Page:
Rep. Tom Wiens, R-Castle Rock says "the taxpayers are paying University of Colorado professor Ward Churchill $94,000 a year. I think the average taxpayer would be pretty disgusted to know their hard-earned dollars are supporting a guy who defends America`s enemies." I may not be average, but I am a taxpayer, and what actually disgusts me is the billions and billions of our hard-earned dollars being spent on the Iraq war, by a president who aggresses so blatantly against any convenient "enemy." I disagree with Mr. Churchill that the twin towers victims were like Nazis, although I believe he has a point about the Pentagon being a legitimate military target.

However, the point is not whether I, or anyone else, agrees or disagrees with Mr. Churchill. The point is the First Amendment, duh. I worry that our country is swinging into fascism when dissent is punished so harshly. A lesson I learned in grade school comes to mind: I may not agree with what he said, but I will defend his right to say it. For my money, I want our democracy back.


Teach them well: Don`t speak out

The furor over University of Colorado Professor Ward Churchill is a good lesson for all of us. Students are learning that there will be serious consequences if you dare to speak out against U.S. government policies.

Right-wing fanatics will try to get you fired. Radio talk-show hosts will try to incite violence against you. Bullies will use brownshirt tactics and death threats to intimidate you. Forget the First Amendment. Follow the party line and keep your mouth shut.

Now get down on your knees and lick the boots of George W. Bush.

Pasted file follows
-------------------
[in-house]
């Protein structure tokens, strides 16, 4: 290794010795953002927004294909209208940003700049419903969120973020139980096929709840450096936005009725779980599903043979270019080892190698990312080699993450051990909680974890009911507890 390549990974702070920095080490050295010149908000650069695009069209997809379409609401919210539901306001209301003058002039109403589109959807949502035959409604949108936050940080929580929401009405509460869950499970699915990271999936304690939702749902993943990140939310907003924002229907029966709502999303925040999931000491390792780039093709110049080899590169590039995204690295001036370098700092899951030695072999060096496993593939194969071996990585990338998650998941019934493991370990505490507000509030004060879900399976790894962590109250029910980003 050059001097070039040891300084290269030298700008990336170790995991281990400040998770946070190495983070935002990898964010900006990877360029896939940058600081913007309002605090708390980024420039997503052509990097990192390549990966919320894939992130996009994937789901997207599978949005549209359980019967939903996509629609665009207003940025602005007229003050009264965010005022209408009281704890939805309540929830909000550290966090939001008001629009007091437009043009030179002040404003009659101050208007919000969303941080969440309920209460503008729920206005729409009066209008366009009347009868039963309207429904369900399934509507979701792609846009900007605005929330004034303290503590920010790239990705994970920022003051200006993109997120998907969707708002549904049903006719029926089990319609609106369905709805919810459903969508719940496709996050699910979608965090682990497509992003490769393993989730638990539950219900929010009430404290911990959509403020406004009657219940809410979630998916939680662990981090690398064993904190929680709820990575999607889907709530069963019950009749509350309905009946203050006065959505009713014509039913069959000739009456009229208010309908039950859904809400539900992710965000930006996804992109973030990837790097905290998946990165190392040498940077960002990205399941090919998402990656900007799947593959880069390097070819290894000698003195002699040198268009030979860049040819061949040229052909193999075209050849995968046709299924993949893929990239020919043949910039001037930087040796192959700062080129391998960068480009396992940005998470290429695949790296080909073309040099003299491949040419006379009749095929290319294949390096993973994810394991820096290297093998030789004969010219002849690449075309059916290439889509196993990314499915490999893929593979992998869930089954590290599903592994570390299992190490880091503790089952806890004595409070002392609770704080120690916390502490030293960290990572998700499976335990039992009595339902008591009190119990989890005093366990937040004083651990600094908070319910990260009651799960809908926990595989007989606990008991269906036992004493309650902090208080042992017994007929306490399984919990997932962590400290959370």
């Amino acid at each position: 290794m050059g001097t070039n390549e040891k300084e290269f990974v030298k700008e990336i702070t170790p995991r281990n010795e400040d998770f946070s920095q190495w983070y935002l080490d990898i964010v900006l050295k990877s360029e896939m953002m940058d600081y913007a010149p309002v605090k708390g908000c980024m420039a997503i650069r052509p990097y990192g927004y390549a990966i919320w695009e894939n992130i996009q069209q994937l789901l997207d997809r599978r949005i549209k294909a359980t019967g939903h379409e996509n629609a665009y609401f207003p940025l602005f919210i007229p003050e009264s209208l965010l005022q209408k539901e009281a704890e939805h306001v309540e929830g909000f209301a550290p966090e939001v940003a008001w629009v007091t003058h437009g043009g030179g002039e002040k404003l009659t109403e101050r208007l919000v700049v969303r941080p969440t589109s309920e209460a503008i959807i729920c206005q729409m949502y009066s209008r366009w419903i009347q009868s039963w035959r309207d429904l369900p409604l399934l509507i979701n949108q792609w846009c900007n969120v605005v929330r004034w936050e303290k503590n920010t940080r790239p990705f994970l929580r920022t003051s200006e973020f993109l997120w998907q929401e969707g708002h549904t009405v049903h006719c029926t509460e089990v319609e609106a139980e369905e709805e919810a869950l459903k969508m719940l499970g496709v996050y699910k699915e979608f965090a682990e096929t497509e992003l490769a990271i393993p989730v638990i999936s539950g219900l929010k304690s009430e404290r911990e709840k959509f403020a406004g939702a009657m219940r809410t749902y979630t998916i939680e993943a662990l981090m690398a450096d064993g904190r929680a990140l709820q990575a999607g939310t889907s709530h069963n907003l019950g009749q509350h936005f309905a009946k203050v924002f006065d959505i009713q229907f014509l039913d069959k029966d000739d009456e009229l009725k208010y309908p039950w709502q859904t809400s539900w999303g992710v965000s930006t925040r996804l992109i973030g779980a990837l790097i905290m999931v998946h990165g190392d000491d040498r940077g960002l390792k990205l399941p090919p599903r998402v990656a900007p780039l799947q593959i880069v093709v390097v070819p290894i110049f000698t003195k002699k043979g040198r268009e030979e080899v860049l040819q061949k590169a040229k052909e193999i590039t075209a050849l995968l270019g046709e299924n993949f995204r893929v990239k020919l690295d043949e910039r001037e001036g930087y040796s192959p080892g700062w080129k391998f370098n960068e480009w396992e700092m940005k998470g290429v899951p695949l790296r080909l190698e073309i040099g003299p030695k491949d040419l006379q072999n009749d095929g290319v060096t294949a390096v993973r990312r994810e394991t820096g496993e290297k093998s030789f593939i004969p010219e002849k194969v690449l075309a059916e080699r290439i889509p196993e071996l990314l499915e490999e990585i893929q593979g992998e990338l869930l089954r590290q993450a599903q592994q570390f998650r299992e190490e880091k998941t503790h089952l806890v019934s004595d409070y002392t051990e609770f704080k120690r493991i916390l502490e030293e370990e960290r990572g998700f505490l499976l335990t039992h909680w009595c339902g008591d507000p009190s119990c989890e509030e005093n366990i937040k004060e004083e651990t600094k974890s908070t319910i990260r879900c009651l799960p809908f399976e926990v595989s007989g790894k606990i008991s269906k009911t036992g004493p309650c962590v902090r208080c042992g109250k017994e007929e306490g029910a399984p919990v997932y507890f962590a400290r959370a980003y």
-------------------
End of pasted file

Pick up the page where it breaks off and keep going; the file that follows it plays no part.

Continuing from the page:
A. J. ANDREWS Louisville ____________________________________________________________________ 2/3/2005 LETTERS

WARD CHURCHILL: University is the place for debate

Then they came for the university professors. I consider Ward Churchill a friend as well as a crucial voice for the oppressed, the minorities, the voiceless.

What is a university without critical thought and academic debate? It`s essential for each of us to speak up for free speech while it`s still legal to do so.


CHURCHILL: Prof opens eyes of his students

An education is hinged strongly on a university`s staff and its ability to encourage students to think. After all, books are available to anyone. The point of choosing and attending a university is to learn by exposing yourself to theories and opinions not available elsewhere.

Just before the Ward Churchill essay incident was front-page news, a friend was telling me of attending a class of Professor Churchill`s. In that class, the professor was able to put U.S. domestic policy during the time of western expansion into terms that his class of predominantly white, privileged students was able to understand. While Ward Churchill wasn`t saying anything that hadn`t been said hundreds of times over, he was able to restate it in a way that opened his students` eyes and made them think about it, perhaps for the first time. This is the mark of a true educator.